Erik Drost via Flickr, licensed cc
Somewhere in Illinois, St. John Cantius Church rang its church bells last night, and Seminarians were out front celebrating the World Series Championship of the Chicago Cubs. It was an awesome game.
These were the Cinderella teams of baseball. The Indians haven't won a World Series since 1948 and prior to last June's basketball championship, Cleveland hadn't won any sort of championship in any sport in 52 years. Chicago of course had the amazing basketball run and many championships with the Chicago Bulls, but the Cubs hadn't won a championship in 108 years. No one could argue that either team was "due." They both were and they both wanted it.
But let's be real - Cleveland was the real underdog in this match. Even the media coverage was against the tribe. Nonetheless, with half the fan base, half the media coverage, half the payroll and half the star power, plus injuries in the pitching roster, the Indians were ruled out from the start. But they played like they weren't aware of any of that.
This was a game that went into extra innings to break a tie, that Chicago broke in the top of the 10th. After a rain delay, the Indians had their shot at glory, but it just wasn't to be. Not this time. Not this year. The tribe went as far as you can go in a baseball season - extra innings in the 7th game of the World Series. After coming so far for so long, it was devastating.
But not overwhelming.
I loved the outpouring of love and encouragement on social media last night. It was like watching the game with hundreds of my closest friends, from all over the country and just down the road. When the Tribe tied the game up, you could feel the excitement and hope building that maybe, just maybe, Cleveland could get its second championship in one year.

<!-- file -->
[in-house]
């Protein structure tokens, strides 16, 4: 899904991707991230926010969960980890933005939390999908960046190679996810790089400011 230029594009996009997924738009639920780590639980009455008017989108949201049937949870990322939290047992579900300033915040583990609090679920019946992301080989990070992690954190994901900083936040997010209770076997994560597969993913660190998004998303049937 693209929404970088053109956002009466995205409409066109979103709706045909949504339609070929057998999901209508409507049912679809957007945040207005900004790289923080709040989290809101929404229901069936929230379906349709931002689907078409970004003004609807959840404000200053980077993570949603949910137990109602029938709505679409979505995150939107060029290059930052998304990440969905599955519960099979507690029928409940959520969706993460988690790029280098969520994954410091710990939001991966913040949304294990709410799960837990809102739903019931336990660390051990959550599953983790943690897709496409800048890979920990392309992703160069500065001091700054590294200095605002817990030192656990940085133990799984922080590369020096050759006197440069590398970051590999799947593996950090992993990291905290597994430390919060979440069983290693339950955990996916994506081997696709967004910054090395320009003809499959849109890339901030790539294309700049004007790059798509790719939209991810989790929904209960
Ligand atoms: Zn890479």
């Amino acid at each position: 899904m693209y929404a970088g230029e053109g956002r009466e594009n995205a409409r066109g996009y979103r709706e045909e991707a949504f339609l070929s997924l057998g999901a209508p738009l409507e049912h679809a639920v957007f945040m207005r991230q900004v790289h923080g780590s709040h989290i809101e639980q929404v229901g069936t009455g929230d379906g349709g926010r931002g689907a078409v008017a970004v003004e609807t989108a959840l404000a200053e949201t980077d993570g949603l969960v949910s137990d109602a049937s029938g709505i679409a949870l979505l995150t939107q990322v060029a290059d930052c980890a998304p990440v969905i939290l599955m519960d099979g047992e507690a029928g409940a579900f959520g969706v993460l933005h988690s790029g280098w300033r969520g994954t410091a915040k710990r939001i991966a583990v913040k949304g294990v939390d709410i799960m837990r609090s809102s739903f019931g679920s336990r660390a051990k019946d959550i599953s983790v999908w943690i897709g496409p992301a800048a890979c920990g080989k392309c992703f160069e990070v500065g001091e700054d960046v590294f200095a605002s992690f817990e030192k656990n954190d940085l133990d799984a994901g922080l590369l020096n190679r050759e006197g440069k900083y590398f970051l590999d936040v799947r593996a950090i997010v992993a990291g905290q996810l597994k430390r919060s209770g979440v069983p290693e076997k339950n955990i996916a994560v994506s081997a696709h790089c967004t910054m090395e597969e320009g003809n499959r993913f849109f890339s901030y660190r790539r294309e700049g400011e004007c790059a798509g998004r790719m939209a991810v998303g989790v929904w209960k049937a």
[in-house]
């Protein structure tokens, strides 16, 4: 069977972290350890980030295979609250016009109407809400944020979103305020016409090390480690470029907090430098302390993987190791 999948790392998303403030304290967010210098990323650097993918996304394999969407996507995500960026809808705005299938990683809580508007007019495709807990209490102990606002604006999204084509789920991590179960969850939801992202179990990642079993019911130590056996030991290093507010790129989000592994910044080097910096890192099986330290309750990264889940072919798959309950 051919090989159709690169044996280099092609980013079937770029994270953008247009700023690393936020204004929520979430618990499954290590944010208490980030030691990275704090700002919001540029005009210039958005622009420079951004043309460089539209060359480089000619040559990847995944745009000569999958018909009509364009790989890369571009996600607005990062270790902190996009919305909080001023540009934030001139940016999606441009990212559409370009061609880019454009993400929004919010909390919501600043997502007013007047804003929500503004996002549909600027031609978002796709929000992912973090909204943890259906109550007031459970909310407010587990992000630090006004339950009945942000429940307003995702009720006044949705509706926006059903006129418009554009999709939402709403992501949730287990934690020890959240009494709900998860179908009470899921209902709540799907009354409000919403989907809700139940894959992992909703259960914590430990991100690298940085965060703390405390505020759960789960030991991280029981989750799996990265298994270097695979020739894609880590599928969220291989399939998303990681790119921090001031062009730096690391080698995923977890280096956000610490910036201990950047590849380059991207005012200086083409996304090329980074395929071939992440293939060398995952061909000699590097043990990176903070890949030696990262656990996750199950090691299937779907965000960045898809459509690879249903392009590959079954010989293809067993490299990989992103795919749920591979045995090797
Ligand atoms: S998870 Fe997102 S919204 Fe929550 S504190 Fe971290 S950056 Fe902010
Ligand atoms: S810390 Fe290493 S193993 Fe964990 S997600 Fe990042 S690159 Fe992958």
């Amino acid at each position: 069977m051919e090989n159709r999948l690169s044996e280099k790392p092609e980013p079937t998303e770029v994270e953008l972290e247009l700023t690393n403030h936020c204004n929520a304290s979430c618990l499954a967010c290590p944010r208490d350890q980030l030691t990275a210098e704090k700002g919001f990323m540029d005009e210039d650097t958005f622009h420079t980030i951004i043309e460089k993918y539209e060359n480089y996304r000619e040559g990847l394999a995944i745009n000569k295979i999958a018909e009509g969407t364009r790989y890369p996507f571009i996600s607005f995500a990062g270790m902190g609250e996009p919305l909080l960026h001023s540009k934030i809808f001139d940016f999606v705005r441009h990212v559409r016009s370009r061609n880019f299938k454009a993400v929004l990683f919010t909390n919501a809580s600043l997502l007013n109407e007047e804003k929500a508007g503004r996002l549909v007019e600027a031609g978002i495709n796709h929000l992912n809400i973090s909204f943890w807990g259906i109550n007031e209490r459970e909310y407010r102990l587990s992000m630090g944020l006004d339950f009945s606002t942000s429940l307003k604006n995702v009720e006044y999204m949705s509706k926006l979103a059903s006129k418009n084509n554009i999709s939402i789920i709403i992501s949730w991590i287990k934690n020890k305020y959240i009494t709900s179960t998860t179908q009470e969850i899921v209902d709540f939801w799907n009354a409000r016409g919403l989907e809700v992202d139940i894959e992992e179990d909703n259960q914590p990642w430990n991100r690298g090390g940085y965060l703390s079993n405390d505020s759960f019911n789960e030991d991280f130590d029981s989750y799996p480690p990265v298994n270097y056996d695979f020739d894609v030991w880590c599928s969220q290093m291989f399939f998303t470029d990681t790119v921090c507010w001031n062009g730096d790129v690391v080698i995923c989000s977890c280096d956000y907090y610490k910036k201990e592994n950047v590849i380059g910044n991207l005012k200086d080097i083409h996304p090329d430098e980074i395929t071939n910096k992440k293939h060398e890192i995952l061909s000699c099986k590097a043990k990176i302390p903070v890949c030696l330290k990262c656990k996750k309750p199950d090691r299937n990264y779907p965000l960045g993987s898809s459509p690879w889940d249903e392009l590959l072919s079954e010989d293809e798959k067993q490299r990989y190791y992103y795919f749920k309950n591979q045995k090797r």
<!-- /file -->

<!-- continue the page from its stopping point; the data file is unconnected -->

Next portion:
They didn't. But good things come to those who wait.
Northeast Ohio has won a major sports championship, accomodated a national convention, and hosted the World Series this year. The spotlight was on this area in a good way many times and the city lived up to the challenge. There were no riots, no murders, no mayhem. The fans from other cities who came here, as well as political delegates from all over the country, stayed in our hotels and ate in our restaurants. Hopefully maybe a few of them were able to hike in the wonderful park system, or visit further down state to see and purchase the great Amish wares. Perhaps Northeast Ohio has gained a reputation for being able to handle the national spotlight and more good opportunities will come our way.
In the meantime, I know many of my conservative and Catholic friends are hurting this morning. They have graciously congratulated the winners and are once more hoping for next year. May I suggest though that a bigger contest is coming in just a few days. Let's offer it up for a pro-life sweep of the elections next week and a defeat of the foes who are working against us.